One would like to think that if thieves were going to swipe a $55 million piece of art, they’d have to work for it.
The theft of the Van Gogh painting “Poppy Flowers” from an Egyptian museum last weekend was made considerably easier by the fact that only seven of 43 security cameras were working properly.
Cairo’s Mahmoud Khalil Museum, home to one of the Middle East’s finest collections of 19th- and 20th-century art, including paintings by Gauguin, Monet, Manet and Renoir, apparently isn’t staffed by the brightest bulbs, either.
“The painting would have been stolen even if there were a thousand surveillance cameras, because of the negligence of the museum staff,” minister Farouk Hosni told Al-Akhbar newspaper.
The culture ministry’s head of fine art, Mohsen Shaalan, has been detained along with four other officials pending investigation for 19 days after being accused of “negligence and failing to carry out their employment duties,” Reuters reported.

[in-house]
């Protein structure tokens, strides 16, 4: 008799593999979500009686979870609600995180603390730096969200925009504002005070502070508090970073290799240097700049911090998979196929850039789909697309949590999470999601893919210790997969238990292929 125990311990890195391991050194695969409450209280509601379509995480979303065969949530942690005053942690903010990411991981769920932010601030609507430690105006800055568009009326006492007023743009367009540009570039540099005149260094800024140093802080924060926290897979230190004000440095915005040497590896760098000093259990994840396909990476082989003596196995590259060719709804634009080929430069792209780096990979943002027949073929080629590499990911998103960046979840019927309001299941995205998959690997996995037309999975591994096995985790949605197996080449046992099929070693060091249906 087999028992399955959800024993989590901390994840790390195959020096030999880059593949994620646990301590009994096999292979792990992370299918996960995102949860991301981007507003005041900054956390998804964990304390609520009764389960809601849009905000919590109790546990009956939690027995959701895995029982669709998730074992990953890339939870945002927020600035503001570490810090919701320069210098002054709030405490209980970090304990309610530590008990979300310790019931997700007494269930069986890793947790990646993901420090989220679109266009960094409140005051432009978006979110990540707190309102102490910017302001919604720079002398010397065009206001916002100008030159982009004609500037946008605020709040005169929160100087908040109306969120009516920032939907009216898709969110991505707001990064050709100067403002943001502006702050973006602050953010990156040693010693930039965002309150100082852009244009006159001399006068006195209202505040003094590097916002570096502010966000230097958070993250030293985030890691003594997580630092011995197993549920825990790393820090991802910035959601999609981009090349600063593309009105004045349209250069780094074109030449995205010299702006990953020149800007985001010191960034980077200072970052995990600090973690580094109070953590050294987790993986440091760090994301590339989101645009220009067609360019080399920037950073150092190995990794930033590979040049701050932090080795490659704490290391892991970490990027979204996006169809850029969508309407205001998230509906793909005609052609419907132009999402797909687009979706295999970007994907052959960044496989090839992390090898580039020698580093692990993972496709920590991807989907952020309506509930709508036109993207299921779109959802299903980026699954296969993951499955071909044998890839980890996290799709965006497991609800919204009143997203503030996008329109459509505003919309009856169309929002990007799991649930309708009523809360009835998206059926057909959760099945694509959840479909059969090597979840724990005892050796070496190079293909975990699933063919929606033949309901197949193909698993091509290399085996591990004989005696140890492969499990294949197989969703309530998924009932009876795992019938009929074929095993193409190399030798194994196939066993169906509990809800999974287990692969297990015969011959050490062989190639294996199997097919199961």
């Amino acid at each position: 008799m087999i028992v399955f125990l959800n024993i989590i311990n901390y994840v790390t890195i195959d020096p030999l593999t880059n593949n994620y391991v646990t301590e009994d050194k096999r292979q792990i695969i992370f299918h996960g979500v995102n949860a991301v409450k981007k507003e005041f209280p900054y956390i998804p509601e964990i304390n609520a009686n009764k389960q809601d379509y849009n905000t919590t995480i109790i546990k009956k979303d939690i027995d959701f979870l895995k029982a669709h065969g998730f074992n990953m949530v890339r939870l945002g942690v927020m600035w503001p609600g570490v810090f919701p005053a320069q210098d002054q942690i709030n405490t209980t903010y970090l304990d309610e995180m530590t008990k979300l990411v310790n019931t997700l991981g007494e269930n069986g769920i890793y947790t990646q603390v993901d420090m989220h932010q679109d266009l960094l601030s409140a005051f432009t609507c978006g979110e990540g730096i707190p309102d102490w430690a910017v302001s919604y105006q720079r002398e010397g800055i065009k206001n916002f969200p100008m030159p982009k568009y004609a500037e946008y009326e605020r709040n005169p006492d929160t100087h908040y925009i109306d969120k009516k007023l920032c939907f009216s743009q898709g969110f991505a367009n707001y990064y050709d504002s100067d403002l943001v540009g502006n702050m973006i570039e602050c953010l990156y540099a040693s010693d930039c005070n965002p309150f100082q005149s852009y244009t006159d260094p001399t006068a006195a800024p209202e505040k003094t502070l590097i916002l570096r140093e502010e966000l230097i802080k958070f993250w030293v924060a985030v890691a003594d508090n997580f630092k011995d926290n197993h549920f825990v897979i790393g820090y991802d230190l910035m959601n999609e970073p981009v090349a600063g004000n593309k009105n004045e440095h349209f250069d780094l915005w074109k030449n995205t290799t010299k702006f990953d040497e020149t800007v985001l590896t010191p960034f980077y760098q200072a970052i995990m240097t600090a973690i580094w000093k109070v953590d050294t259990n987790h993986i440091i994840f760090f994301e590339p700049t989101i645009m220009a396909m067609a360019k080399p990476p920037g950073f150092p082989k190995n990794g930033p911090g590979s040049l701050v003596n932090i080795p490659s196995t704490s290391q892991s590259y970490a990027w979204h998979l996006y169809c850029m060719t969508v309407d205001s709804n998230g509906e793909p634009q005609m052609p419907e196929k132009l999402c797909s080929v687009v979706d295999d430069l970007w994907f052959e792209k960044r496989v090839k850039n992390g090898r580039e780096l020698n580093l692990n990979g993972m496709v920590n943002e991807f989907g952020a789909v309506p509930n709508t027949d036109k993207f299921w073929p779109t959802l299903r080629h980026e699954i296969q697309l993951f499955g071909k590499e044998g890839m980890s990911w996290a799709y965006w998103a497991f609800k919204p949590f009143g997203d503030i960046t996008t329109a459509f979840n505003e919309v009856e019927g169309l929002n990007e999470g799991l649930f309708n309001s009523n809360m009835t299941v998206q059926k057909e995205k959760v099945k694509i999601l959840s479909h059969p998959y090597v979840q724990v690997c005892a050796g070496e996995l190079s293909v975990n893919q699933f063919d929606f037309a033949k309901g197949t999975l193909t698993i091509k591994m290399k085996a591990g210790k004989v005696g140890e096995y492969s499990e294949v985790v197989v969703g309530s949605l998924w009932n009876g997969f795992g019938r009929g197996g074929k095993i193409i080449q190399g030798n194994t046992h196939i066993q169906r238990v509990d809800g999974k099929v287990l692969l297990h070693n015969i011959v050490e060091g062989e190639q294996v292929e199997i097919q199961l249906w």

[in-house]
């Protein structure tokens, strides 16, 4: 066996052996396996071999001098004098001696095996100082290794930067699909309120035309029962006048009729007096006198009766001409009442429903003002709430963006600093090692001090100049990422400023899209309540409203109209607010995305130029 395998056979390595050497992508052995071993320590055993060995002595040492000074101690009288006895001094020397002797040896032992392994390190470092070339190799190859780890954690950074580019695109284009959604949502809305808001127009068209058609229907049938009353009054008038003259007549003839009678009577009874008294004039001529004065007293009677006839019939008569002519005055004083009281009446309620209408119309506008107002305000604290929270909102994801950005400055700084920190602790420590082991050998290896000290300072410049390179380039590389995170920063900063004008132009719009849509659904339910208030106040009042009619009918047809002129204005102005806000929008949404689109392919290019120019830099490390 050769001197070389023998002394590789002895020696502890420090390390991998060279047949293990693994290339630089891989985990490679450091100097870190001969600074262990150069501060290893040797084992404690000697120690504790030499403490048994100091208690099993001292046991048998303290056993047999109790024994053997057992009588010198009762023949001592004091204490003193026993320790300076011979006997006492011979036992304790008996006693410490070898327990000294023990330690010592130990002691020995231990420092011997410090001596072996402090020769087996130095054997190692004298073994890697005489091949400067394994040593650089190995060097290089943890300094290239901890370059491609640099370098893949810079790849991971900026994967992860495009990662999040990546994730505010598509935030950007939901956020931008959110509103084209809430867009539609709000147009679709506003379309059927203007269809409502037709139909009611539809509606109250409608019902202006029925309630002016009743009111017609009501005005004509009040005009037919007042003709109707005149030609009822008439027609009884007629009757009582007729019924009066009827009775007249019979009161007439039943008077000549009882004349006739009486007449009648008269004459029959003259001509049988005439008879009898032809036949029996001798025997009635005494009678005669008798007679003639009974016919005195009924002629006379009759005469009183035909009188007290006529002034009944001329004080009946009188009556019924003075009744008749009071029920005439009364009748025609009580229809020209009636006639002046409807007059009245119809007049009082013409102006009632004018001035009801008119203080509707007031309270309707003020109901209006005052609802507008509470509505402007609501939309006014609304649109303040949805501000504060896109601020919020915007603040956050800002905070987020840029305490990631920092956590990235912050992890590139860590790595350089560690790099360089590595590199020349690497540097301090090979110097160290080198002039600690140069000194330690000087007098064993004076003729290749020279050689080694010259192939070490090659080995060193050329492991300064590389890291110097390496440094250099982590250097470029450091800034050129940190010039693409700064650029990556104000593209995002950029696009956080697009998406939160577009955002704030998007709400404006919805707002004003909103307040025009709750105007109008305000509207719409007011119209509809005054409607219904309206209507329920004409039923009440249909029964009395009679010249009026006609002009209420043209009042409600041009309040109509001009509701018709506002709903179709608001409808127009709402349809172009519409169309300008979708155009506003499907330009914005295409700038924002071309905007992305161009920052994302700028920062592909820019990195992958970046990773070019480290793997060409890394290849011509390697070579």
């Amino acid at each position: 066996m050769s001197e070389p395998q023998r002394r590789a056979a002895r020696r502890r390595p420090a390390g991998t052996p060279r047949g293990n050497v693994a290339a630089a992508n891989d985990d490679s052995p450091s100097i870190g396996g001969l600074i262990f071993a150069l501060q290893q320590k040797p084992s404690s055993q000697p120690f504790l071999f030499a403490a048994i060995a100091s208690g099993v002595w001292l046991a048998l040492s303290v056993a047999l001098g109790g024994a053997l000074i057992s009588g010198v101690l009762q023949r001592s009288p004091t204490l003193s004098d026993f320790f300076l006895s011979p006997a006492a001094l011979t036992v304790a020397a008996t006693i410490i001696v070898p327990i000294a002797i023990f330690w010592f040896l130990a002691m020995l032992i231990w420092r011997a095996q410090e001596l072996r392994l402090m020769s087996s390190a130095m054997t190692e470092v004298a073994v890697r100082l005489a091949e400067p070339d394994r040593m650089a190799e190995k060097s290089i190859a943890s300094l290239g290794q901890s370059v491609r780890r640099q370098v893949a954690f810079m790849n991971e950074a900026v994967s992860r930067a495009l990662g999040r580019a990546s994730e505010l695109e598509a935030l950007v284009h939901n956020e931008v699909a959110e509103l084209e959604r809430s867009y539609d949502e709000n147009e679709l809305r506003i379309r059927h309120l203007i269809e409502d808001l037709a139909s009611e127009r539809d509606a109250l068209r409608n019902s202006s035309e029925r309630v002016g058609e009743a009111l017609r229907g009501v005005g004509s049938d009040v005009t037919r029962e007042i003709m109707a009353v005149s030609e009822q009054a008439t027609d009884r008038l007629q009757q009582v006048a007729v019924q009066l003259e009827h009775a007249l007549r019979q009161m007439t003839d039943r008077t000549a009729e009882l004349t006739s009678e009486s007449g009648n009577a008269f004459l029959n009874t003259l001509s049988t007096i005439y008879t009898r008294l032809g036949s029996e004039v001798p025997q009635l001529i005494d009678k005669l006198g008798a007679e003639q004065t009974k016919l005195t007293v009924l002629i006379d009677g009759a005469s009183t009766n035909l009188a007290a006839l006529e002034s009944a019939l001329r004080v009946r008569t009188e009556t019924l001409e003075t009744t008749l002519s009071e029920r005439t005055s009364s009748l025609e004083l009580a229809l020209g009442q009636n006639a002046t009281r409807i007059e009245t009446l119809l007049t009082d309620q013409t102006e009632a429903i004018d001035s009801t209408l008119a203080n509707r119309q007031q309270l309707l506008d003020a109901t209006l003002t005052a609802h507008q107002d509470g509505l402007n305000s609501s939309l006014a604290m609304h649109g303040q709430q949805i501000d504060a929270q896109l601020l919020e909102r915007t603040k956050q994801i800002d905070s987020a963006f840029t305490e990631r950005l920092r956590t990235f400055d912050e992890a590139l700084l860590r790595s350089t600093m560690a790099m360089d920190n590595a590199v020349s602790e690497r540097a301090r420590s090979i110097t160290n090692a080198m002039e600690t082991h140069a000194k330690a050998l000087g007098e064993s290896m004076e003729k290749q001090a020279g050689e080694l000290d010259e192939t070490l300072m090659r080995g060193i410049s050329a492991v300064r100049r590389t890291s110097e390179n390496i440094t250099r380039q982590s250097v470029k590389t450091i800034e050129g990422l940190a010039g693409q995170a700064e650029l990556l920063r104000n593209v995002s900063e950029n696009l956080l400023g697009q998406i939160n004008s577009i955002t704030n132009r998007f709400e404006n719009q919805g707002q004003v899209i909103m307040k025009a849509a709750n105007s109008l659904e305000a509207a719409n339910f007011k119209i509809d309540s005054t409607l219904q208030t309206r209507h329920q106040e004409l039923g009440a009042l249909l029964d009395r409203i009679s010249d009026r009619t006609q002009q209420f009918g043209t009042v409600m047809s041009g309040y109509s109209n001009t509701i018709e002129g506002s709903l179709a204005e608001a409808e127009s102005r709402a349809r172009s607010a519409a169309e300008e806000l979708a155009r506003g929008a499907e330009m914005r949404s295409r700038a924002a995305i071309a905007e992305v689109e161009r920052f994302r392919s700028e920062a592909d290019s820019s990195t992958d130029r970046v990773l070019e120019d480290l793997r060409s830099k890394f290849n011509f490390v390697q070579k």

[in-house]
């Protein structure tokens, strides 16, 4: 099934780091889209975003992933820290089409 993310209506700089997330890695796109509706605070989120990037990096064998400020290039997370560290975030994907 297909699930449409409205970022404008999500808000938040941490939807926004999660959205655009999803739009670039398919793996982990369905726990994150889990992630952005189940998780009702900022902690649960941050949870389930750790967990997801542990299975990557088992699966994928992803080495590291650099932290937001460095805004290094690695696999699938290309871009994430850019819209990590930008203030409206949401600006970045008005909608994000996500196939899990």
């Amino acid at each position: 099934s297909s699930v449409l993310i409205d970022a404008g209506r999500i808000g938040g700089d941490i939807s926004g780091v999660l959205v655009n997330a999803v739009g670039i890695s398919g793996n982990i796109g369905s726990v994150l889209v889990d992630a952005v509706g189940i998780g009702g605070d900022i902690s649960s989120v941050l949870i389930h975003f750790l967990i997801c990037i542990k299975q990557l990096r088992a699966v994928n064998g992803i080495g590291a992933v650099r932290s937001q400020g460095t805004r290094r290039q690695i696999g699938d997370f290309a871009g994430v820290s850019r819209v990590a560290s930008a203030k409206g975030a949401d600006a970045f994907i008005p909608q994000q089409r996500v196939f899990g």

Nine other employees were barred from travel, as well.
Hosni said the ministry would create a central control room to monitor all museums, supervised by his cabinet, and set up a committee to review surveillance of museums across the country.
The work has been stolen from the same museum before, also in mysterious circumstances, according to The Mail.
“Thieves took the canvas in 1978, and authorities recovered it two years later at an undisclosed location in Kuwait ,” the paper reported. “Officials never reported whether any thieves were charged or tried or whether a ‘ransom’ was paid for the painting.”